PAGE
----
China’s Ministry of Commerce reports that the Trademark Review and Adjudication Board (TRAB) has denied Nike’s opposition to a Chinese individual from Fujian province who registered the name of Los Angeles Lakers star Kobe Bryant. He has registered “KB-Bryant” and the Chinese alliteration for Kobe (科比) in class 18, which covers items such as handbags and wallets.
The TRAB found that Nike, who has an endorsement deal with Bryant, failed to show that Bryant was well known in fields other than basketball and that the trade marks did not infringe upon Nike’s marks.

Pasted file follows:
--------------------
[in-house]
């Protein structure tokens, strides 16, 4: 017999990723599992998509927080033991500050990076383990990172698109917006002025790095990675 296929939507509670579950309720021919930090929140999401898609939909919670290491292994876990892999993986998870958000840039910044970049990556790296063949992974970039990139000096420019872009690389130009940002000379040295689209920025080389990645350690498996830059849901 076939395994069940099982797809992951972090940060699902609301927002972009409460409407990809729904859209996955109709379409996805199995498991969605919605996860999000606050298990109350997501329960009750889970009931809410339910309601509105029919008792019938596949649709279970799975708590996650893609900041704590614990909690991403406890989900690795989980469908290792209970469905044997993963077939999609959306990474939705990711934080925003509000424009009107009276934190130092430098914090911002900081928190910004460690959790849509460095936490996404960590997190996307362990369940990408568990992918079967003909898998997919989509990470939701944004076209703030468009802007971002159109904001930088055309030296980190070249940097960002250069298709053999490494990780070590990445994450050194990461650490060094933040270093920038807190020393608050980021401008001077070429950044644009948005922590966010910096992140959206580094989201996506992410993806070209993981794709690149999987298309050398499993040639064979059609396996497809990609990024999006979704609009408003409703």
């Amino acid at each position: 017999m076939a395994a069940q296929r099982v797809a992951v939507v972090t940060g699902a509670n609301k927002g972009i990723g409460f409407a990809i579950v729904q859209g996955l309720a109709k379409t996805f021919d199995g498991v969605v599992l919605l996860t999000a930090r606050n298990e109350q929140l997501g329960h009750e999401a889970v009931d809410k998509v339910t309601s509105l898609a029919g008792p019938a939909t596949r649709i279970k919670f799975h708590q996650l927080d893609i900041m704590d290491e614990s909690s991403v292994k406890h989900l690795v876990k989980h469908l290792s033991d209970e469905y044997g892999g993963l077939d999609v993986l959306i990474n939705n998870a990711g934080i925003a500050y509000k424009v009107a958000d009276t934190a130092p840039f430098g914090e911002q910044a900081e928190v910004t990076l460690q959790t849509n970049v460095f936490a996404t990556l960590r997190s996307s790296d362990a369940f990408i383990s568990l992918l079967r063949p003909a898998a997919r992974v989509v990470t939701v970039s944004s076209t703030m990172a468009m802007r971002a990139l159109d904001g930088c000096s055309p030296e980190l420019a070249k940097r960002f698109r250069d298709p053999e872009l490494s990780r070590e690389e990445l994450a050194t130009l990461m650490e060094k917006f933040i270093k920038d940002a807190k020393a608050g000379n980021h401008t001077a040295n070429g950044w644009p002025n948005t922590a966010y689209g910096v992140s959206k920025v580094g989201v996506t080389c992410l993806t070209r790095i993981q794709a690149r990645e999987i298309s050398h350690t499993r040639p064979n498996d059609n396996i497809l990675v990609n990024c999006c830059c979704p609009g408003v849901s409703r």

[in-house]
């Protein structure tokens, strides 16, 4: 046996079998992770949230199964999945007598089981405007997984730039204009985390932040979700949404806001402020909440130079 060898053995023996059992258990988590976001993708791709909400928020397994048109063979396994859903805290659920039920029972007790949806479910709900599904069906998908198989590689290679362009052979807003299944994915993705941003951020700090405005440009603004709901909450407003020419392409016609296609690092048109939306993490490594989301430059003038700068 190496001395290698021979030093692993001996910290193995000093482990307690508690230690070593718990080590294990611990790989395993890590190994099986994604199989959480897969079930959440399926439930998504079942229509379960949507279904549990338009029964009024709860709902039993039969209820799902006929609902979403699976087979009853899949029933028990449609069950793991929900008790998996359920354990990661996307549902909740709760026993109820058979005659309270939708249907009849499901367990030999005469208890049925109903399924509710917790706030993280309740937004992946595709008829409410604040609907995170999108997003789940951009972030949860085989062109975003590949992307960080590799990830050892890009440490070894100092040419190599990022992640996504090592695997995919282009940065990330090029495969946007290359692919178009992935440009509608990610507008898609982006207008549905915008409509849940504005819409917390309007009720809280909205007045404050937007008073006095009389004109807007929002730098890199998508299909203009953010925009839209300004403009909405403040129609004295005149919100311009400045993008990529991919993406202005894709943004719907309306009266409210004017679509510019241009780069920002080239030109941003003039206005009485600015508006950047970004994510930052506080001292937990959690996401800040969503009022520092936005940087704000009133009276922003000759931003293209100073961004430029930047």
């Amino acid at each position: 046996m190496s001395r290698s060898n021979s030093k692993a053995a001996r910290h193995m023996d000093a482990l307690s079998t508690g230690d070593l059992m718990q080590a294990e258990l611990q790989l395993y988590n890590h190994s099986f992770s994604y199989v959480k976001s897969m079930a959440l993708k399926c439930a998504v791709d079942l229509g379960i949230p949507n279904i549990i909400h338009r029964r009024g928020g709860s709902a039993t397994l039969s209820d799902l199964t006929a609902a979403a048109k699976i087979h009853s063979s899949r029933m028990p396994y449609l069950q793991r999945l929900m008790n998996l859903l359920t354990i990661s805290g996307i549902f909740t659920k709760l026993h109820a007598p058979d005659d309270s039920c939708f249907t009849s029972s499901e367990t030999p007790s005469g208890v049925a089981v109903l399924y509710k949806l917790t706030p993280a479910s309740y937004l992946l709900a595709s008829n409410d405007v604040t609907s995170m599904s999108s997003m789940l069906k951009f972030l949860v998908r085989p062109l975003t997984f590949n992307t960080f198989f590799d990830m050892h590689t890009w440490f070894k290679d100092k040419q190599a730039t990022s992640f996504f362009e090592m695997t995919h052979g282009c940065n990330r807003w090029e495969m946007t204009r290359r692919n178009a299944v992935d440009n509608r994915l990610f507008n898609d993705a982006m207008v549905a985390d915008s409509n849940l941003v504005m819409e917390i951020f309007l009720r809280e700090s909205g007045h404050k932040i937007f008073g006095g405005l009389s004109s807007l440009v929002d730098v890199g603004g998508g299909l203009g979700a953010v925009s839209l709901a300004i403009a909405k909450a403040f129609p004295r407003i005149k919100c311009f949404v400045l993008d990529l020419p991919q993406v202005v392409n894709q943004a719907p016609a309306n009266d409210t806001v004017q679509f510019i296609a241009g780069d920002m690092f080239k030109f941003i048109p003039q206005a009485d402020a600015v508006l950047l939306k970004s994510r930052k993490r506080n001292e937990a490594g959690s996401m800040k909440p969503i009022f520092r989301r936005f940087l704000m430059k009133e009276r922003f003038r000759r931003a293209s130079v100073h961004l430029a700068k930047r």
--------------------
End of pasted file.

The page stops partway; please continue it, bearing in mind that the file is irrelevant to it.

Nike has appealed the TRAB’s ruling to the Beijing No. 1 Intermediate People’s Court.
The National Basketball Association is extremely popular in China, and a number of NBA stars have had to fight against unaffiliated Chinese companies using their names.
Yao Ming, the league’s first player from China, had to deal with companies using his name to sell beer and steel pipes. Michael Jordan has filed a lawsuit against Qiaodan Sportswear, which registered the Chinese version of his name, “乔丹” (“Qiaodan”). Recently, Jeremy Lin discovered that the owner of Wuxi Risheng Sporting Goods registered the somewhat cumbersome “Jeremy S.H.L. 林书豪”mark in 2011, nearly a year before Lin’s sudden rise to fame.